Argonne rolls out new version of alternative fuels and advanced vehicles analysis tool

Argonne rolls out new version of alternative fuels and advanced vehicles analysis tool
A school bus is fueled with propane in Alvin, Texas as part of an AFLEET case study. Credit: Texas Railroad Commission

A rising number of options for alternative fuels, such as natural gas, and advanced vehicles, like electric vehicles, are offering consumers more ways to shrink their environmental "tire tracks," so to speak. Despite the potential benefits, being one of the first businesses or individuals to embrace a new product or technology can be daunting. That's why the U.S. Department of Energy (DOE's) Argonne National Laboratory this week is releasing an updated version of its AFLEET tool to reflect the latest advances in alternative fuels and advanced vehicle technologies and updated emissions data.

Sponsored by the DOE Clean Cities program, AFLEET stands for the Alternative Fuel Life-Cycle Environmental and Economic Transportation Tool. The free, publicly available tool provides users with a roadmap for assessing which types of vehicles and fuels are right for them. The 2016 AFLEET Tool and user guide are available online. Although anyone can download and use the tool, AFLEET was designed for managers that purchase and maintain a fleet of vehicles.

The latest version includes, for the first time: gaseous hydrogen , state-based (rather than national-based) fuel pricing, private station fuel pricing and fueling infrastructure costs. Updates to existing inputs include new light-duty vehicle costs; vehicle air pollutant emission factors derived from the U.S. Environmental Protection Agency's emissions modeling system, MOVES 2014a; and petroleum use and greenhouse gas and relative air pollutant emissions from the 2015 GREET model, Argonne's leading fuel life-cycle analysis model that is now in its twentieth year.

The Clean Cities program aims to support local actions to reduce petroleum use in transportation. There are nearly 100 coalitions of stakeholders, including state and local government agencies, businesses, fuel providers and community organizations. Also, the Clean Cities program develops public resources to inform consumers on the environmental and cost benefits of a range of fuels and vehicles that cut down on petroleum use, and AFLEET is an important resource for this effort.

The Clean Cities program is responsible for displacing 7.5 billion gallons of petroleum over the last 23 years. Since its initial release in 2013, AFLEET has been downloaded more than 5,000 times, expanding its influence beyond the Clean Cities coalitions.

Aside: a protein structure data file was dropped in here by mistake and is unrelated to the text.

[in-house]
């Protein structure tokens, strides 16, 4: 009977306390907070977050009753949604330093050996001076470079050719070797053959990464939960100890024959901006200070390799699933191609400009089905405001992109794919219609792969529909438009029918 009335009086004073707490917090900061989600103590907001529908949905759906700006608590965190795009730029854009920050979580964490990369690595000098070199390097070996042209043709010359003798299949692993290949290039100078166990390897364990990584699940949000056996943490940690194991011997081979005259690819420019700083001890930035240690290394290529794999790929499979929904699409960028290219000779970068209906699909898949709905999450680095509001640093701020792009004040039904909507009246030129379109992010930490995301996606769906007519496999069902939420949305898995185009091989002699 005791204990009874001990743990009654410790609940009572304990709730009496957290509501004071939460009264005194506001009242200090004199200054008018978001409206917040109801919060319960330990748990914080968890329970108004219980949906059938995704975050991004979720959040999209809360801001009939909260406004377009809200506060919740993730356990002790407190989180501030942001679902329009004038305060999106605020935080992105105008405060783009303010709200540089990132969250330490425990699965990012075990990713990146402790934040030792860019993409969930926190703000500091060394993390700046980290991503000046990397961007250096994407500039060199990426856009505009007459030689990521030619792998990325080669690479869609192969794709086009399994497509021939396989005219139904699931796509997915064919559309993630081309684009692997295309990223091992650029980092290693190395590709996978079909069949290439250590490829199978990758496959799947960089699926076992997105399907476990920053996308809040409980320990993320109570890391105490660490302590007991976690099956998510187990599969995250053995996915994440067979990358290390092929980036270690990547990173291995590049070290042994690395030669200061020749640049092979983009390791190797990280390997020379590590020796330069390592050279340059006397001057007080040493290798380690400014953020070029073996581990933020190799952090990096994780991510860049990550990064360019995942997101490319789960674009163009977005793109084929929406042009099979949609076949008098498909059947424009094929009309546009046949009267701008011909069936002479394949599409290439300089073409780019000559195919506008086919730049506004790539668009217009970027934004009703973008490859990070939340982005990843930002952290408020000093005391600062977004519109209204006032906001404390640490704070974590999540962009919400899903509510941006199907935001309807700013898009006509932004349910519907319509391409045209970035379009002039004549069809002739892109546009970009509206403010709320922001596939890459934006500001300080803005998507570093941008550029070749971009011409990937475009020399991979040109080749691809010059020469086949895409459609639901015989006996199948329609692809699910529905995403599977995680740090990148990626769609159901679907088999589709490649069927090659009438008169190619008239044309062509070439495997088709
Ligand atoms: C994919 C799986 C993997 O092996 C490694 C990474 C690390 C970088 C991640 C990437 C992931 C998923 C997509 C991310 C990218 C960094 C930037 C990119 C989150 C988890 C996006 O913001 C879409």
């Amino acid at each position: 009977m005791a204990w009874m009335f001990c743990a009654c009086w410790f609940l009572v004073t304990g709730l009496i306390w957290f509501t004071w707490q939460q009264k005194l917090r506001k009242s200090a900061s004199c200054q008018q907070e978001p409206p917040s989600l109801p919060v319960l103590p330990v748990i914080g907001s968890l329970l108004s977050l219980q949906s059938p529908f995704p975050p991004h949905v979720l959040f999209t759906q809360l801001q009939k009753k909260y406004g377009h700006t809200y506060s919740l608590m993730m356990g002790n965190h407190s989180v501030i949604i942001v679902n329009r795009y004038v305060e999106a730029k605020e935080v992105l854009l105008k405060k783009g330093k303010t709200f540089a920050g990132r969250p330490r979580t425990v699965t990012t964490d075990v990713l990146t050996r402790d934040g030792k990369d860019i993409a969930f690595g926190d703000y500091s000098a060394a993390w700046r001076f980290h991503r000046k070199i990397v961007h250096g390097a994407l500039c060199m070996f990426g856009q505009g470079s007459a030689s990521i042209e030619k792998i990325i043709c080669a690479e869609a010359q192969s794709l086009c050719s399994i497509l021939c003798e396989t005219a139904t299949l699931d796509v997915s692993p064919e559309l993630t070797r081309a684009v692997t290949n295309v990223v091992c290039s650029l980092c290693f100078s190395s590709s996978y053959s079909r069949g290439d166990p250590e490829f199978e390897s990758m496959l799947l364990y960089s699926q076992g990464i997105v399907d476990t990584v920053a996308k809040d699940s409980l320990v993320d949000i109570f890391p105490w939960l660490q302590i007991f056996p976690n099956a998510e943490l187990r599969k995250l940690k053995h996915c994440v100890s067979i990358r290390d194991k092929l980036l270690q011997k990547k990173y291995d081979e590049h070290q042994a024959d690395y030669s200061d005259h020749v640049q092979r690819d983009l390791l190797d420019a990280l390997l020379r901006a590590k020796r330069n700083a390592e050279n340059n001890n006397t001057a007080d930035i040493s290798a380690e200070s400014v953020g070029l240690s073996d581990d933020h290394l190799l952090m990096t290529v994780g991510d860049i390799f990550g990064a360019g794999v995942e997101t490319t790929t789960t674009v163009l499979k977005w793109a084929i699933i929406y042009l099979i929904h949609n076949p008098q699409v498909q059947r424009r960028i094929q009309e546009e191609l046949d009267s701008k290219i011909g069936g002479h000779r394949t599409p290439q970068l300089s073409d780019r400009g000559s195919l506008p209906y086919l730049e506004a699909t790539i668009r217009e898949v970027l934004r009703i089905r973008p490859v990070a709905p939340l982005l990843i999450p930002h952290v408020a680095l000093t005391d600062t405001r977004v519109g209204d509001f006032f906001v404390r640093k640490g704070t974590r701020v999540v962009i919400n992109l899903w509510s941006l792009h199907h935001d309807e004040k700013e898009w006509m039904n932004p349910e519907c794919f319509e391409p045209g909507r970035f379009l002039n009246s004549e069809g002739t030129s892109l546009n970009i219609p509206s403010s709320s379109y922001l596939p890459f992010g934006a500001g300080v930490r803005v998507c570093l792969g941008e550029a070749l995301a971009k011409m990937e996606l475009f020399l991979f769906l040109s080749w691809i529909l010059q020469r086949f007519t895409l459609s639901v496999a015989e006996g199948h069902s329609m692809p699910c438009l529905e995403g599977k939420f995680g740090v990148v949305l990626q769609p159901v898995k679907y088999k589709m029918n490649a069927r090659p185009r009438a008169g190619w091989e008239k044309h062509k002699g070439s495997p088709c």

"There really isn't a tool out there to look at and advanced vehicles in this way," said Andrew Burnham, Argonne principal environmental scientist. "We're bringing the unique expertise Argonne has in vehicle and fuel life-cycle analysis to provide environmental information like petroleum use and greenhouse gas and air pollutant emissions, as well as cost analysis, so users have as much information as possible."

In case studies conducted by AFLEET developers, the tool has evaluated the environmental benefits of vehicles under a range of circumstances—from fleets of Chicago-based, propane-operated bakery delivery trucks, to propane-fueled school buses in Texas and Virginia, to refuse trucks running on compressed natural gas in Milwaukee, Chicago and Boise, Idaho. In each of the propane-operated vehicle case studies, use of propane displaced well over a thousand gallons of diesel fuel per vehicle annually on average, reducing by several tons per vehicle annually. Case study results on compressed natural gas-operated refuse trucks showed even higher averaged gallons of displaced diesel, at more than 7,000 gallons per vehicle annually and reduced emissions at about 25 tons per annually.


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Citation: Argonne rolls out new version of alternative fuels and advanced vehicles analysis tool (2016, May 10) retrieved 20 July 2019 from https://phys.org/news/2016-05-argonne-version-alternative-fuels-advanced.html
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